Tag Archives: Plastics

PepsiCo aims for 50% rPET by 2030

PepsiCo has announced its goal to achieve 50% recycled plastic (rPET) by 2030 across the European Union.

PepsiCo aims for 50% rPET by 2030

The soft drinks firm has an interim target of 45% by 2025.  Through this target, the company will more than triple the amount of recycled plastic it uses, equating to over 50,000 tonnes of rPET.

The announcement comes in support of the European Commission’s voluntary recycled plastics pledging campaign to ensure that by 2025, ten million tonnes of recycled plastics are used to make new products in the EU market.  PepsiCo’s goal covers all countries expected to be members of the EU in 2025, and all the company’s beverage brands in PET (the primary plastic used in its bottles) including Pepsi, Pepsi MAX, 7Up, Tropicana and Naked.  The goal will apply across PepsiCo’s Beverage operations, including company-owned and franchise.

Today’s announcement builds on PepsiCo’s broader, global Performance with Purpose vision, which includes a goal to design 100% of its packaging to be recyclable, compostable or biodegradable and to reduce its packaging’s carbon impact by 2025.  The company estimates that currently, 90% of its beverage packaging worldwide is fully recyclable.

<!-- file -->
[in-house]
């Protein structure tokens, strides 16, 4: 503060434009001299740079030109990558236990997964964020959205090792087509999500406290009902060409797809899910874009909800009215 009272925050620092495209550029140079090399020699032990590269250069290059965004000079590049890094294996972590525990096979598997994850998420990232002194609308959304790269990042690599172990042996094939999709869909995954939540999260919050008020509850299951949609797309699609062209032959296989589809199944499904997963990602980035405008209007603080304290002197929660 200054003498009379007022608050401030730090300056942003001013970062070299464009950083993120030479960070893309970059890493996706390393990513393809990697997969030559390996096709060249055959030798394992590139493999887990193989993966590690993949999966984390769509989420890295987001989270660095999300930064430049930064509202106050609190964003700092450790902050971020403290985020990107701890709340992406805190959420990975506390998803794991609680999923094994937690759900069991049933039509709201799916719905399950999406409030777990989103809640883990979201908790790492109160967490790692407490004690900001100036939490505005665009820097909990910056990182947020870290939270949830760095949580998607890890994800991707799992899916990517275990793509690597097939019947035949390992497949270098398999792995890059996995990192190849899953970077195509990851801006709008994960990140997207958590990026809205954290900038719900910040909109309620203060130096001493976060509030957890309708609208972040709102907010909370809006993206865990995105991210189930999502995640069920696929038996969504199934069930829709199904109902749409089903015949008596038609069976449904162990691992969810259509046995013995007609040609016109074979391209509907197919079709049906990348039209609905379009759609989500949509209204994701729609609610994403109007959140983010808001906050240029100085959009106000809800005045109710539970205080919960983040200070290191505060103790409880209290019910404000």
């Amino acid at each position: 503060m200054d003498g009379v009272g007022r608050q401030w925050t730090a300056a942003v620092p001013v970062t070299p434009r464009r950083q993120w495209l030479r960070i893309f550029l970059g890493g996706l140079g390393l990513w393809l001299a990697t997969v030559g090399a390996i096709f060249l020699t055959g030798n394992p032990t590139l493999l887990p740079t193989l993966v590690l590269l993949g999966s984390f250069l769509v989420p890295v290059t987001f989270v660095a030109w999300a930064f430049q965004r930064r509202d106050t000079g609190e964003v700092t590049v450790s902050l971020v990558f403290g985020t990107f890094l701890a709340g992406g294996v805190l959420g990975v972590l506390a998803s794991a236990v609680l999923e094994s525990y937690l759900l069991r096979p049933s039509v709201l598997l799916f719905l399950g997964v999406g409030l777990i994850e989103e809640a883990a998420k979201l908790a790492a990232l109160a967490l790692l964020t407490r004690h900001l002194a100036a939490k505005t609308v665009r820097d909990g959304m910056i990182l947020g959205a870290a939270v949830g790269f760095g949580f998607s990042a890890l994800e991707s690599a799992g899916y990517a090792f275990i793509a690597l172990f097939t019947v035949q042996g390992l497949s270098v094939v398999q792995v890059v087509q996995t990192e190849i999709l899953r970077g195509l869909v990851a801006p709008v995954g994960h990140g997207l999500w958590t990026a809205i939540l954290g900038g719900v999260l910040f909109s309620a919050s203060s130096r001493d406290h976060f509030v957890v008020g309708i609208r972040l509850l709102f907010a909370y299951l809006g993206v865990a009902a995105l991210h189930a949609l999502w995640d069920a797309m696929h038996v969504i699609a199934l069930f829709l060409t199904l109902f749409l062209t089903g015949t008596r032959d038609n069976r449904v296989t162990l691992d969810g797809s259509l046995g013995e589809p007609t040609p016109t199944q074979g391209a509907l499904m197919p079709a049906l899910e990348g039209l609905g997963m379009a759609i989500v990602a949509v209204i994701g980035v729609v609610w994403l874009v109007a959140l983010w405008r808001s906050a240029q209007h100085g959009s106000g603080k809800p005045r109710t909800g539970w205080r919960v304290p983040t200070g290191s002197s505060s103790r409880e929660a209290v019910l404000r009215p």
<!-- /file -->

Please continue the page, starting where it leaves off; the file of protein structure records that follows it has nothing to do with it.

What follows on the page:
PepsiCo is already a significant user of food-grade recycled plastic (rPET) in the EU, using approximately 13% rPET in its EU beverage operations in 2017.

Silviu Popovici, president, PepsiCo Europe Sub-Saharan Africa commented:  “At PepsiCo, we take our responsibility to protect the environment seriously and are steadfast in our commitment to finding sustainable ways to create our products.  We have been on a mission in the European Union to advance a culture that encourages and supports recovery and recycling of packaging.  Today, I am very happy to announce that we will now go much further in the use of recycled plastics in our packaging, as we work to meet and exceed this new target in the years ahead.

“Developing an effective, long-term approach to sustainable packaging requires a multifaceted effort, and PepsiCo is committed to collaborating with the many stakeholders involved to ensure it succeeds in developing a Circular Economy for plastics into the future.  With serious under-capacity in the supply of affordable recycled plastics suitable for food packaging, we call on public and private stakeholders in the recycling system, including the European Commission, to join us and make the needed investments to expand recycling capacity.  Provided the right progress is made in increasing packaging recovery rates, and improving reprocessing technology, we will look to go even further than our current commitment.”

The company also works with multiple stakeholders to support packaging sustainability, including being a member of the New Plastics Economy, a three-year initiative led by the Ellen MacArthur Foundation to build momentum towards a plastics system that works.